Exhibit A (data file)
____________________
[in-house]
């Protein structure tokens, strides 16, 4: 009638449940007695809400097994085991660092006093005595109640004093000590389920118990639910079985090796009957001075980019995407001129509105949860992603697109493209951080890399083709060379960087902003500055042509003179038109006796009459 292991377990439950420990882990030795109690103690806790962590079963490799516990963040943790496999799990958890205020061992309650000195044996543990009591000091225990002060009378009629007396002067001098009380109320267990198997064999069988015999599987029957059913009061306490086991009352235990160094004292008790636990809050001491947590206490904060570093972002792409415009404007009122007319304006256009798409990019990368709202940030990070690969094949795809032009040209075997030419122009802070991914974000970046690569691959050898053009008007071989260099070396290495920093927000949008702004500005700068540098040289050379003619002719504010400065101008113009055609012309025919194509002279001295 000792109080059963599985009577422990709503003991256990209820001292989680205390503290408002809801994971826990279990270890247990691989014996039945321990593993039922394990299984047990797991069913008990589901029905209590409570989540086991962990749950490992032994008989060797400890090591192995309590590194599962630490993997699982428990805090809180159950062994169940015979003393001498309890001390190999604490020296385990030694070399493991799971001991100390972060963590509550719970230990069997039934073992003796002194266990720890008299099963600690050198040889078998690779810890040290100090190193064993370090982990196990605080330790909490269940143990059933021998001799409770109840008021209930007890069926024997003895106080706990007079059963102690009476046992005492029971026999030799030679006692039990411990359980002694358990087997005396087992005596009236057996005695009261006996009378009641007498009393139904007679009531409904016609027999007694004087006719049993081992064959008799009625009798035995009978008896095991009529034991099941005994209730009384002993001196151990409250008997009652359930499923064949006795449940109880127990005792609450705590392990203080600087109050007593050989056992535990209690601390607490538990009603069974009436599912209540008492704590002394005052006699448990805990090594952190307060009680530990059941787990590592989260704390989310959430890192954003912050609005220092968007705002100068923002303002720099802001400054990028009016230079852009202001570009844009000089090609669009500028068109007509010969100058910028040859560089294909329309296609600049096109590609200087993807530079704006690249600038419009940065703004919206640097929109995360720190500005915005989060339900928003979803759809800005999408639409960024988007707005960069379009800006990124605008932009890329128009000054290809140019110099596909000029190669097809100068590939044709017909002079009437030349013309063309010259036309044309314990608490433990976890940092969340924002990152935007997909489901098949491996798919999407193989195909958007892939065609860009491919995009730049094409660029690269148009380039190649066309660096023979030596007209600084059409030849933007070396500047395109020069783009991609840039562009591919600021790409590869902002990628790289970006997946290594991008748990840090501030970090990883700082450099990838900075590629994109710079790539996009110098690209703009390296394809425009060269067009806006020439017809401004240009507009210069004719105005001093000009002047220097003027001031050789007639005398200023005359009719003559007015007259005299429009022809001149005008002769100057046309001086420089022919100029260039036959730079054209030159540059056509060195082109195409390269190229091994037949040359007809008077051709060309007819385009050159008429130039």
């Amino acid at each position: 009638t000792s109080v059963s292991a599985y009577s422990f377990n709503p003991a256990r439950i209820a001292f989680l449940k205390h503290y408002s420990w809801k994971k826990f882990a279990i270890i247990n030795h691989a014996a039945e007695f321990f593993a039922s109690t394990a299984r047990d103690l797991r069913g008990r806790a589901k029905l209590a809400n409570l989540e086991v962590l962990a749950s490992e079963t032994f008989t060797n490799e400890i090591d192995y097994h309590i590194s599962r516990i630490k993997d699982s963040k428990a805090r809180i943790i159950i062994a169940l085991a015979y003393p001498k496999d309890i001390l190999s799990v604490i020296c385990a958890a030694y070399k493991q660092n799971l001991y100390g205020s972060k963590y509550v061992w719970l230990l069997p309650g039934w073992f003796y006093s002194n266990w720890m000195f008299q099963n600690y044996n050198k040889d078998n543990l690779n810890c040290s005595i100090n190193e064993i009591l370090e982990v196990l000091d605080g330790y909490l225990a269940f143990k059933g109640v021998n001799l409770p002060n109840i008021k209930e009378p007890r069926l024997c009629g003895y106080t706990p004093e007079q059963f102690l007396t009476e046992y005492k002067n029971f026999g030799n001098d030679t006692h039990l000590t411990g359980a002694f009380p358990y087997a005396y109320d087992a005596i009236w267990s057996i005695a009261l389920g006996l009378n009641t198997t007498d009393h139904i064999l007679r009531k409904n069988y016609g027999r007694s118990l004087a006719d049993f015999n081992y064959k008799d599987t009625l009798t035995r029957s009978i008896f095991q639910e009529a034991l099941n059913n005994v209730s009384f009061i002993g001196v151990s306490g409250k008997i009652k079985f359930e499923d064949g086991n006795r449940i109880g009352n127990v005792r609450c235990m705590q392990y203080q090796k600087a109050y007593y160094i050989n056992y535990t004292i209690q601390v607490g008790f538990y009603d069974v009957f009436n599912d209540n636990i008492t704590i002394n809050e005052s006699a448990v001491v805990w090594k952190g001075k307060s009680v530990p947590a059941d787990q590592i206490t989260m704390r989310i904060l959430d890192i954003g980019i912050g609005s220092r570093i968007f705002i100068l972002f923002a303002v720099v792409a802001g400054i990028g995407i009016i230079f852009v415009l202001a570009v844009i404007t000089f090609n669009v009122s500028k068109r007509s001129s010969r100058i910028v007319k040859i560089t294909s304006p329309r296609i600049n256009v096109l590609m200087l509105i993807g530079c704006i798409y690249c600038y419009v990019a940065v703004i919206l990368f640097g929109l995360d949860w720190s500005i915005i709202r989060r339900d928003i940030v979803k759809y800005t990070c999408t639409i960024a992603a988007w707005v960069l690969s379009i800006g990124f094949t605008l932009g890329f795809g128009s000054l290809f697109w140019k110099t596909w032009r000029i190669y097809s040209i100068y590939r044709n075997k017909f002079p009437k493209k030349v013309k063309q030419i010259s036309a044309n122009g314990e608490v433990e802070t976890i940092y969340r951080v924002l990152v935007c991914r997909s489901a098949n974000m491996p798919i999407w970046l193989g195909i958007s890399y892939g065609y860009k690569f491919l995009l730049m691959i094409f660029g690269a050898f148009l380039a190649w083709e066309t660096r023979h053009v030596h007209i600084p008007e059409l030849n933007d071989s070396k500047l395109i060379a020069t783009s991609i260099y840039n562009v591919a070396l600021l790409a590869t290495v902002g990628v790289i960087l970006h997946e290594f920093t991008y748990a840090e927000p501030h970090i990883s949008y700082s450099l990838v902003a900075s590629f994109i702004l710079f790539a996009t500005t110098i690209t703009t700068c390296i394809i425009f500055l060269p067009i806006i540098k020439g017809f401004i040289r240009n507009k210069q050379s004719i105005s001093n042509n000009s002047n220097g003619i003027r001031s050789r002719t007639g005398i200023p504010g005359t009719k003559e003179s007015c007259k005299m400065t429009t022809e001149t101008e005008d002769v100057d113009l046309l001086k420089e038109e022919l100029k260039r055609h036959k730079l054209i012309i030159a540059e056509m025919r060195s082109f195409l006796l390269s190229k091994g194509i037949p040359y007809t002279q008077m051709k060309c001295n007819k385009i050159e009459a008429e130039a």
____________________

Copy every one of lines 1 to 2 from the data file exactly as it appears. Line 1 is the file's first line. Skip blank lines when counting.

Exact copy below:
[in-house]
């Protein structure tokens, strides 16, 4: 009638449940007695809400097994085991660092006093005595109640004093000590389920118990639910079985090796009957001075980019995407001129509105949860992603697109493209951080890399083709060379960087902003500055042509003179038109006796009459 292991377990439950420990882990030795109690103690806790962590079963490799516990963040943790496999799990958890205020061992309650000195044996543990009591000091225990002060009378009629007396002067001098009380109320267990198997064999069988015999599987029957059913009061306490086991009352235990160094004292008790636990809050001491947590206490904060570093972002792409415009404007009122007319304006256009798409990019990368709202940030990070690969094949795809032009040209075997030419122009802070991914974000970046690569691959050898053009008007071989260099070396290495920093927000949008702004500005700068540098040289050379003619002719504010400065101008113009055609012309025919194509002279001295 000792109080059963599985009577422990709503003991256990209820001292989680205390503290408002809801994971826990279990270890247990691989014996039945321990593993039922394990299984047990797991069913008990589901029905209590409570989540086991962990749950490992032994008989060797400890090591192995309590590194599962630490993997699982428990805090809180159950062994169940015979003393001498309890001390190999604490020296385990030694070399493991799971001991100390972060963590509550719970230990069997039934073992003796002194266990720890008299099963600690050198040889078998690779810890040290100090190193064993370090982990196990605080330790909490269940143990059933021998001799409770109840008021209930007890069926024997003895106080706990007079059963102690009476046992005492029971026999030799030679006692039990411990359980002694358990087997005396087992005596009236057996005695009261006996009378009641007498009393139904007679009531409904016609027999007694004087006719049993081992064959008799009625009798035995009978008896095991009529034991099941005994209730009384002993001196151990409250008997009652359930499923064949006795449940109880127990005792609450705590392990203080600087109050007593050989056992535990209690601390607490538990009603069974009436599912209540008492704590002394005052006699448990805990090594952190307060009680530990059941787990590592989260704390989310959430890192954003912050609005220092968007705002100068923002303002720099802001400054990028009016230079852009202001570009844009000089090609669009500028068109007509010969100058910028040859560089294909329309296609600049096109590609200087993807530079704006690249600038419009940065703004919206640097929109995360720190500005915005989060339900928003979803759809800005999408639409960024988007707005960069379009800006990124605008932009890329128009000054290809140019110099596909000029190669097809100068590939044709017909002079009437030349013309063309010259036309044309314990608490433990976890940092969340924002990152935007997909489901098949491996798919999407193989195909958007892939065609860009491919995009730049094409660029690269148009380039190649066309660096023979030596007209600084059409030849933007070396500047395109020069783009991609840039562009591919600021790409590869902002990628790289970006997946290594991008748990840090501030970090990883700082450099990838900075590629994109710079790539996009110098690209703009390296394809425009060269067009806006020439017809401004240009507009210069004719105005001093000009002047220097003027001031050789007639005398200023005359009719003559007015007259005299429009022809001149005008002769100057046309001086420089022919100029260039036959730079054209030159540059056509060195082109195409390269190229091994037949040359007809008077051709060309007819385009050159008429130039």